My baby turns nine months today which means that she has lived outside of me for the general ogling, snuggling, and worrying over just as long as she was in my belly for the general ogling, snuggling and worrying over en utero. Sometimes I still catch a look at her, particularly when she does something so...human?...and which demonstrates character, like this morning when we went to Itsy Bitsy Yoga and the teacher wasn't there and she sort of looked up at me like, you interrupted my nap for this? and I wonder, How did you get this way? How did your little downy newborn head slip out of my Texas quarterback grip and roll nine months away from me? That is what the visceral experience of having a nine month-old is like. She is nine months away from me. In nine years she will be nine years away from me. I feel the tug because, as Rachel Cusk writes in the book quoted yesterday, she was in my consciousness for nine whole months and therefore she will forever be in my consciousness. I feel strange, skinned when she is not with me, and yet I feel a mournfulness for my old, untethered life when she is with me. She is developing her own personality, her own set of likes (banana slices, chucking pacifiers into the pacifier junkyard behind her crib) and dislikes (green beans, having her diaper changed) and these are outside the realm of my control. They exist in a sphere that is all Madigan, penetrable by countless influences, of which her father and I will be competing all day and all night for the rest of her life. This is the best and hardest part of being a parent. We can and will mightily love her enough that she will know that she can always return to us; we are her place of origin. We can and will mightily train her enough that she will know that she is not meant to remain forever with us in this place of origin. But knowing our responsibilities and executing them accordingly does not mean they are any easier.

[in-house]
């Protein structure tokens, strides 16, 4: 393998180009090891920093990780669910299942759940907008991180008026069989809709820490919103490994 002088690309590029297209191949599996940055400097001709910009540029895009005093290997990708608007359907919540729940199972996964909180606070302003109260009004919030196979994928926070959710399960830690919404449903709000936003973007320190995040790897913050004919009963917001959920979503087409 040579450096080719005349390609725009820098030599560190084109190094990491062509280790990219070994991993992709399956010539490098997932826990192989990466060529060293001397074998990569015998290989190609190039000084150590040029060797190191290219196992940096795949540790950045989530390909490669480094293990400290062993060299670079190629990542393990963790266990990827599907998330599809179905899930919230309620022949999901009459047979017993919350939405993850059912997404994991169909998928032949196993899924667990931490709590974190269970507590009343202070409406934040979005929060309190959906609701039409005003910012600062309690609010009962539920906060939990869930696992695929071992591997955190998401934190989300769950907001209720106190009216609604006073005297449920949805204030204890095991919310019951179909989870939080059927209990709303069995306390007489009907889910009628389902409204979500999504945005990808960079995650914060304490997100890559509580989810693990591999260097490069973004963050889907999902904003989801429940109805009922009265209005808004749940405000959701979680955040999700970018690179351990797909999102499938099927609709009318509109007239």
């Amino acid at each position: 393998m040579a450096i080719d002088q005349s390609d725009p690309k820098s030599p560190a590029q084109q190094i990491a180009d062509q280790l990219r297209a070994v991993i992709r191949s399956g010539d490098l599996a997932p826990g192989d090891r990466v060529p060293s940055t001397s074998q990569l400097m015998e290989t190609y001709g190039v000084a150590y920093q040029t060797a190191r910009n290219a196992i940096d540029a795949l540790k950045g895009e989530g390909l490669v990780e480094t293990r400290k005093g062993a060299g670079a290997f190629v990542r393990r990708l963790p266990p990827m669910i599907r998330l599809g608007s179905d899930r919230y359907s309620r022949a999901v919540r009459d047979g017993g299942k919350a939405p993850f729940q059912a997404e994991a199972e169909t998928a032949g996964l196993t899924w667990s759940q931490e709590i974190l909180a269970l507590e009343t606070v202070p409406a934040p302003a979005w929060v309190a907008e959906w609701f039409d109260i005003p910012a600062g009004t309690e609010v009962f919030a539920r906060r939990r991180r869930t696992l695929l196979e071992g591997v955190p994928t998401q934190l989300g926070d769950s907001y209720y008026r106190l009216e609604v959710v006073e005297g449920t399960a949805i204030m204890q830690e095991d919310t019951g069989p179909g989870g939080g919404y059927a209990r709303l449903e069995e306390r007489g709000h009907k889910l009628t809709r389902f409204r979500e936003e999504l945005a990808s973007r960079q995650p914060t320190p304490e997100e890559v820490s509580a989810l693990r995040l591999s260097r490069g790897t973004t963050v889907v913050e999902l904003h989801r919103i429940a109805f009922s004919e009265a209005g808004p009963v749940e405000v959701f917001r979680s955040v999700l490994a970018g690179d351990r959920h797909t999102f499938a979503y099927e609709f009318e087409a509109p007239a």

One thing that has gotten a bit easier, though, in light of this responsibility is contending with other afflictions and dilemmas. I used to completely crumble at insensitivity, used to obsess Carrie Bradshaw-style about conversations I would never have, about e-mails i would never send, about people that really should not have pulled such weight in my decision-making. Now those pestilences are but pesky little gnats at the corner of my consciousness. I squint to see them, swat randomly at them, and get on with the business of developing a sound and godly character in my daughter. Who has, at times, been known to give me the most joy I have ever experienced in this life.
Can't you just hear her? "Dad! You're doing it wrong. Can I drive?"
The baby books don't tell you this: By nine months, child will totally pose for pictures with face mashed up against mesh pack n' play netting because child will know it is funny.